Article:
Advantages: More efficient than plastic fins with a better snap, and a better choice for intermediate divers who are going deeper. It also retains its shape and stiffness.
Disadvantages: More pricey than plastic fins, and also fragile. Take care when traveling with them and avoid setting other equipment on top of them or accidentally dropping them.
Advantages: Best material for performance, often used by professional freedivers. The best material for deep dives, and also the lightest blades. Very reactive snap.
Disadvantages: Most expensive blades, and very fragile. Extra care needs to be taken when packing carbon blades for travel, and you should avoid shallow water with coral reefs and rocky surroundings.
You can have the most expensive blades known to mankind, but if the stiffness is not suited to your body and your abilities, your efficiency will suffer. Too soft will give you less power and require extra movement, and too hard will take more of your energy, burn more of your precious oxygen, and can also cause more lactic acid buildup. Many freedivers think you need stiffer blades the deeper you go, but in reality, the stiffness should match your musculature.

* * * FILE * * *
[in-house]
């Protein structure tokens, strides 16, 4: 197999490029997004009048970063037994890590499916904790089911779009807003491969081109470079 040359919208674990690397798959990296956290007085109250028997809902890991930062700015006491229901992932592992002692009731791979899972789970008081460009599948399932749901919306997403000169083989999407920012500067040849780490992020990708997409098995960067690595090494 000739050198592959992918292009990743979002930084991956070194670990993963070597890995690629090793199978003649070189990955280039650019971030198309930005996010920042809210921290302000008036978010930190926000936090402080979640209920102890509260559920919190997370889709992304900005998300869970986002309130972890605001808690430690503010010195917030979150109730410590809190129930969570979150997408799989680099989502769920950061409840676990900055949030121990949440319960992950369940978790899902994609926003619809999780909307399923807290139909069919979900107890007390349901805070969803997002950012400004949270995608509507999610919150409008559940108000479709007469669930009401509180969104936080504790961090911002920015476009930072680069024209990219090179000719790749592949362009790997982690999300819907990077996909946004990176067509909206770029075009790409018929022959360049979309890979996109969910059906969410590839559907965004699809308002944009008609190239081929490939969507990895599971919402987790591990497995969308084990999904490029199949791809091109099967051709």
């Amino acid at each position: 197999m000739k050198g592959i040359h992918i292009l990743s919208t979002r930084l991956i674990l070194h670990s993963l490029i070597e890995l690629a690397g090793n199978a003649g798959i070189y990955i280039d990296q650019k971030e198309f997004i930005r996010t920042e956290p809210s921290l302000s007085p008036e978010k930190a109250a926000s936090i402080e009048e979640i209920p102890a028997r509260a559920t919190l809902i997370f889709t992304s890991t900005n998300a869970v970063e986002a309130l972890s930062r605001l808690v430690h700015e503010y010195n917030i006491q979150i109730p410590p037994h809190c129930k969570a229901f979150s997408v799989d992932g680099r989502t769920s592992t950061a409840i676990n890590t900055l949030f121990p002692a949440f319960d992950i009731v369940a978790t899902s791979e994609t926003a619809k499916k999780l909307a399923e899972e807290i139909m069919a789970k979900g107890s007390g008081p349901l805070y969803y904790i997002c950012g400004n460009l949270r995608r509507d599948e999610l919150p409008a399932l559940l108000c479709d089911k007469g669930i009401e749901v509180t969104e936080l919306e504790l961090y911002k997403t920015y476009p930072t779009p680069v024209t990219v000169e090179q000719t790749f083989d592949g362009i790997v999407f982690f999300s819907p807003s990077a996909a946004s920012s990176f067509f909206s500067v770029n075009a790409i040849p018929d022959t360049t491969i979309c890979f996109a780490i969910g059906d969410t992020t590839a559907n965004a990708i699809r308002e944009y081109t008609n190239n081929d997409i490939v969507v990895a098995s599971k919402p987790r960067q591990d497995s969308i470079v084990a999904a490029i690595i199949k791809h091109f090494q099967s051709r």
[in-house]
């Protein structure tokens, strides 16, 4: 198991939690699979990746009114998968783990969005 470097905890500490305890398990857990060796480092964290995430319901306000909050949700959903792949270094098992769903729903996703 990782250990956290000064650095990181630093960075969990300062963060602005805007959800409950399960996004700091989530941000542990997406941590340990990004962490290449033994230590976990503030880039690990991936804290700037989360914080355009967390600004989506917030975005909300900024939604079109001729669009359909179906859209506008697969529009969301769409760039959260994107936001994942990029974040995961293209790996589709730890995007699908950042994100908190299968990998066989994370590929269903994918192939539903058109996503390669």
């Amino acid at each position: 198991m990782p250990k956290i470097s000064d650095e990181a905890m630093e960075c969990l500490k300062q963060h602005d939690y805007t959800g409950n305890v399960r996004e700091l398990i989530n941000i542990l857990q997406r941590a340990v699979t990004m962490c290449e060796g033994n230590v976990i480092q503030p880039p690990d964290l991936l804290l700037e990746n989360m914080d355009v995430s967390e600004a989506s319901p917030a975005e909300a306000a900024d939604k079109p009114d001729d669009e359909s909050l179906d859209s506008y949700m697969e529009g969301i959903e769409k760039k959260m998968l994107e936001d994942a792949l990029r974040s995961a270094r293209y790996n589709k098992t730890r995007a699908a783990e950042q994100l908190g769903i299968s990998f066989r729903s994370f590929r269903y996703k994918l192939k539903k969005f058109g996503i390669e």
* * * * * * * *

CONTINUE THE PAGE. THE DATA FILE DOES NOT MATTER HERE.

Soft: For freedivers that are smaller and do not have a lot of leg muscles and power.
Medium: For freedivers who are of medium build with a normal amount of leg muscles and power.
Hard: For freedivers who have very strong legs and a bigger build.
What is right for you?
Do not make the mistake of thinking that the most expensive freediving fins will make you a better freediver. Technique is what makes you a better freediver, and investing a large sum of money in fins will not improve your technique. With that being said, just make sure to take into account the temperature of the water you will be diving in to decide the sock thickness, your musculature and leg power for the stiffness, your level of freediving for the blade material, and your budget when searching for freediving fins. Try not to buy fins before having tried them on, at least on land if not in water. And last, but not least, avoid merely copying your friends or professionals, as abilities and bodies vary. Good luck!